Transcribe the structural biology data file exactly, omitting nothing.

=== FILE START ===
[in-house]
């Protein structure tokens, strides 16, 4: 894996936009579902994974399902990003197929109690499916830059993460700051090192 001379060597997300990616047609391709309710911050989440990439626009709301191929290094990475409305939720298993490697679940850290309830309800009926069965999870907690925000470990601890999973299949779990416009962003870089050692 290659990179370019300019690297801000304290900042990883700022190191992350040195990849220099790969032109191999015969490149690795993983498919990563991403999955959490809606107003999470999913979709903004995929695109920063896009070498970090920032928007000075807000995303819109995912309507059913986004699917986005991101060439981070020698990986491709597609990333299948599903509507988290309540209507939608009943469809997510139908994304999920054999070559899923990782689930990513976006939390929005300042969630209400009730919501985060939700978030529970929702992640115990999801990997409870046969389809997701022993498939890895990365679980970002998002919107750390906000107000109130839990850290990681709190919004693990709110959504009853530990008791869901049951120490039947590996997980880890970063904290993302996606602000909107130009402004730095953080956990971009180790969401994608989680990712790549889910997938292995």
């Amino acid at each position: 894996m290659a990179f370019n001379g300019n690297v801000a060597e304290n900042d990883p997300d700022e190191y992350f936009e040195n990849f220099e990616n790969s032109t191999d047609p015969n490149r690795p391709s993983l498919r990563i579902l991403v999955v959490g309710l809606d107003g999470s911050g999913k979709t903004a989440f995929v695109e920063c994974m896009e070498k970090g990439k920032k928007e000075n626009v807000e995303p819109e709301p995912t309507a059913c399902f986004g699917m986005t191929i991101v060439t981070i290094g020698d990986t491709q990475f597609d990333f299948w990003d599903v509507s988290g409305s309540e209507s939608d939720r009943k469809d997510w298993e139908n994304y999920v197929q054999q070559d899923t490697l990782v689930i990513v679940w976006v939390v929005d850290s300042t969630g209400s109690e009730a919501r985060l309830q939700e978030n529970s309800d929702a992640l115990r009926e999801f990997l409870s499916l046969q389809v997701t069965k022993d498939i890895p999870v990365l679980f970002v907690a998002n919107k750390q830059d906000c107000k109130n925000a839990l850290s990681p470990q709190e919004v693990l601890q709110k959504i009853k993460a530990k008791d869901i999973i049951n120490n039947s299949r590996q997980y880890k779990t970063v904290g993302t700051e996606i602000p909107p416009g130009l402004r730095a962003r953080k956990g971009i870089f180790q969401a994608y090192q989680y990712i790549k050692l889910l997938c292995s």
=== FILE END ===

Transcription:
[in-house]
């Protein structure tokens, strides 16, 4: 894996936009579902994974399902990003197929109690499916830059993460700051090192 001379060597997300990616047609391709309710911050989440990439626009709301191929290094990475409305939720298993490697679940850290309830309800009926069965999870907690925000470990601890999973299949779990416009962003870089050692 290659990179370019300019690297801000304290900042990883700022190191992350040195990849220099790969032109191999015969490149690795993983498919990563991403999955959490809606107003999470999913979709903004995929695109920063896009070498970090920032928007000075807000995303819109995912309507059913986004699917986005991101060439981070020698990986491709597609990333299948599903509507988290309540209507939608009943469809997510139908994304999920054999070559899923990782689930990513976006939390929005300042969630209400009730919501985060939700978030529970929702992640115990999801990997409870046969389809997701022993498939890895990365679980970002998002919107750390906000107000109130839990850290990681709190919004693990709110959504009853530990008791869901049951120490039947590996997980880890970063904290993302996606602000909107130009402004730095953080956990971009180790969401994608989680990712790549889910997938292995």
């Amino acid at each position: 894996m290659a990179f370019n001379g300019n690297v801000a060597e304290n900042d990883p997300d700022e190191y992350f936009e040195n990849f220099e990616n790969s032109t191999d047609p015969n490149r690795p391709s993983l498919r990563i579902l991403v999955v959490g309710l809606d107003g999470s911050g999913k979709t903004a989440f995929v695109e920063c994974m896009e070498k970090g990439k920032k928007e000075n626009v807000e995303p819109e709301p995912t309507a059913c399902f986004g699917m986005t191929i991101v060439t981070i290094g020698d990986t491709q990475f597609d990333f299948w990003d599903v509507s988290g409305s309540e209507s939608d939720r009943k469809d997510w298993e139908n994304y999920v197929q054999q070559d899923t490697l990782v689930i990513v679940w976006v939390v929005d850290s300042t969630g209400s109690e009730a919501r985060l309830q939700e978030n529970s309800d929702a992640l115990r009926e999801f990997l409870s499916l046969q389809v997701t069965k022993d498939i890895p999870v990365l679980f970002v907690a998002n919107k750390q830059d906000c107000k109130n925000a839990l850290s990681p470990q709190e919004v693990l601890q709110k959504i009853k993460a530990k008791d869901i999973i049951n120490n039947s299949r590996q997980y880890k779990t970063v904290g993302t700051e996606i602000p909107p416009g130009l402004r730095a962003r953080k956990g971009i870089f180790q969401a994608y090192q989680y990712i790549k050692l889910l997938c292995s």